Informed Consent Statement

Informed consent was obtained from all subjects involved in the study.

Data Availability Statement

The data presented in this study are available on request from the corresponding author.


The authors wish to thank F. Anceaux and all our colleagues from LAMIH.

Conflicts of Interest

The authors declare no conflict of interest.

Appendix A. EMG Signal Illustration

Appendix A illustrates the normalised EMG measurements for the three repetitions of snatching at 20 and 30 kg and pulling at 20 and 30 kg on one subject.
Figure A1. EMG signals for subject 1 for the (a) DC muscle; (b) DS muscle; (c) LD muscle, and (d) ES muscle.
Figure A1. EMG signals for subject 1 for the (a) DC muscle; (b) DS muscle; (c) LD muscle, and (d) ES muscle.
Sensors 22 00436 g0a1


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Figure 1. The IMU system designed by the INTERREG NOMADe consortium.
Figure 1. The IMU system designed by the INTERREG NOMADe consortium.
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Figure 2. Marker placement of EMGs, IMUs, and optoelectronic markers on the subjects.
Figure 2. Marker placement of EMGs, IMUs, and optoelectronic markers on the subjects.
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Figure 3. Example movements of the three motions that subjects were asked to perform in order to lift the mass: (left) pushing the pole, (middle) snatching the pole, and (right) pulling the pole.
Figure 3. Example movements of the three motions that subjects were asked to perform in order to lift the mass: (left) pushing the pole, (middle) snatching the pole, and (right) pulling the pole.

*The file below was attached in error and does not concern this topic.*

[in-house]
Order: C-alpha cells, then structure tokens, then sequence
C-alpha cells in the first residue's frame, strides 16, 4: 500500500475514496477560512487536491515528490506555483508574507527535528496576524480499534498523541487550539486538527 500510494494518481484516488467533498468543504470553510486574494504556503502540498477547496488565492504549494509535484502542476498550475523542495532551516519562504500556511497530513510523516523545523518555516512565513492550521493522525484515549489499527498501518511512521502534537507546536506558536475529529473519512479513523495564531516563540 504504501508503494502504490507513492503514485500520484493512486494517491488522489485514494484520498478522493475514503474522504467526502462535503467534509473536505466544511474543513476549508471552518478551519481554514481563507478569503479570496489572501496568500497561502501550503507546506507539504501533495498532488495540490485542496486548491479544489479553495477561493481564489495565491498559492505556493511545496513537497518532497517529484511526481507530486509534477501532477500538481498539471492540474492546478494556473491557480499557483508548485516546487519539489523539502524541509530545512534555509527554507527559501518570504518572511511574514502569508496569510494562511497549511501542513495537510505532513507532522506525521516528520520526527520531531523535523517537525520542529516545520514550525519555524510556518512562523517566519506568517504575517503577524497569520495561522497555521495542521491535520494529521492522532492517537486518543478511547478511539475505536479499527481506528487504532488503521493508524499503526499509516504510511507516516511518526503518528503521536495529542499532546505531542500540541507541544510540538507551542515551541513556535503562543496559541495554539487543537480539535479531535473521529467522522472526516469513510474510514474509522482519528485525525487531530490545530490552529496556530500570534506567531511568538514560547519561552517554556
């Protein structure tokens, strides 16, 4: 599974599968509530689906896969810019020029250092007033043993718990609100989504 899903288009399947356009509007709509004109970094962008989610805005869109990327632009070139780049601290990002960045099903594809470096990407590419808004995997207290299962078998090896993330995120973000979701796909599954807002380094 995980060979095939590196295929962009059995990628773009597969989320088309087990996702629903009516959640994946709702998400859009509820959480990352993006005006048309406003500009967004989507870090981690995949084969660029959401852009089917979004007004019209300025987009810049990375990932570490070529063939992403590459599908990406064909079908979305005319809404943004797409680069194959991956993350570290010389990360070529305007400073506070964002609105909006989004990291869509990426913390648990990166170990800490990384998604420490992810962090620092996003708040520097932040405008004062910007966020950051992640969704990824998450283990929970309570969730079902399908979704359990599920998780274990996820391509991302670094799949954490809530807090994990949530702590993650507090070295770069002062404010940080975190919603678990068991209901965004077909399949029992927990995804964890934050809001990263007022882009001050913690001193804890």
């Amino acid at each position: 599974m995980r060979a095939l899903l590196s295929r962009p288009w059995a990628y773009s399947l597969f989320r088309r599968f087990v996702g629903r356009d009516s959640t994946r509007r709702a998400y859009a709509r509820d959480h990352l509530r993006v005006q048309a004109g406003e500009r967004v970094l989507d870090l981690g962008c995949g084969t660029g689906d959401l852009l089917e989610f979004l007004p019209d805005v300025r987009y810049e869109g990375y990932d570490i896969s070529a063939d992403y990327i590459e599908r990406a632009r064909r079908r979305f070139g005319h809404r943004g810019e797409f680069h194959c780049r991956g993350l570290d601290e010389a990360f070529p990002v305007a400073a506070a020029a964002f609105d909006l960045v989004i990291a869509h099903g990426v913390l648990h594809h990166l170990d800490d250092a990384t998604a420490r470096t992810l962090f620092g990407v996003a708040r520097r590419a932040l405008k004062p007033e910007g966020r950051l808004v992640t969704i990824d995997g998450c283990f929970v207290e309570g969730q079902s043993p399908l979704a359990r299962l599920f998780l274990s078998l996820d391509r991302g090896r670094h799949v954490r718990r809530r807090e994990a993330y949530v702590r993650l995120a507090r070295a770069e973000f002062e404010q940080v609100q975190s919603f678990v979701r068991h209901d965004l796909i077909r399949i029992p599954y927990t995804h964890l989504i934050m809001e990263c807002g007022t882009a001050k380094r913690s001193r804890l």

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Figure 4. Example of linear acceleration norm during a snatching lifting method. VICON data are in blue, IMU data are in red and the maximum acceleration is at the end when dropping the weight.
Figure 4. Example of linear acceleration norm during a snatching lifting method. VICON data are in blue, IMU data are in red and the maximum acceleration is at the end when dropping the weight.
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Figure 5. Boxplot of Range of Motion (ROM) of Yaw, Pitch and Roll angles measured by both VICON and IMU systems during snatching motion.
Figure 5. Boxplot of Range of Motion (ROM) of Yaw, Pitch and Roll angles measured by both VICON and IMU systems during snatching motion.
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Figure 6. Boxplot of Range of Motion (ROM) of Yaw, Pitch and Roll angles measured by both VICON and IMU systems during pulling motion.
Figure 6. Boxplot of Range of Motion (ROM) of Yaw, Pitch and Roll angles measured by both VICON and IMU systems during pulling motion.
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Figure 7. Boxplot of Range of Motion (ROM) of Yaw, Pitch and Roll angles measured by both VICON and IMU systems during pushing motion.
Figure 7. Boxplot of Range of Motion (ROM) of Yaw, Pitch and Roll angles measured by both VICON and IMU systems during pushing motion.
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Figure 8. Mean of VAS depending on weight and movement.
Figure 8. Mean of VAS depending on weight and movement.
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Table 1. Characteristics of the participants (mean + standard deviation).
Table 1. Characteristics of the participants (mean + standard deviation).
Age (Years)Body Mass (kg)Height (m)
31.7 ± 10.573.6 ± 15.91.74 ± 0.08
Table 2. Results computed from the Bland–Altman method and Lin’s coefficient of sensor validation. All values are averaged over acquisitions with standard deviation in parentheses.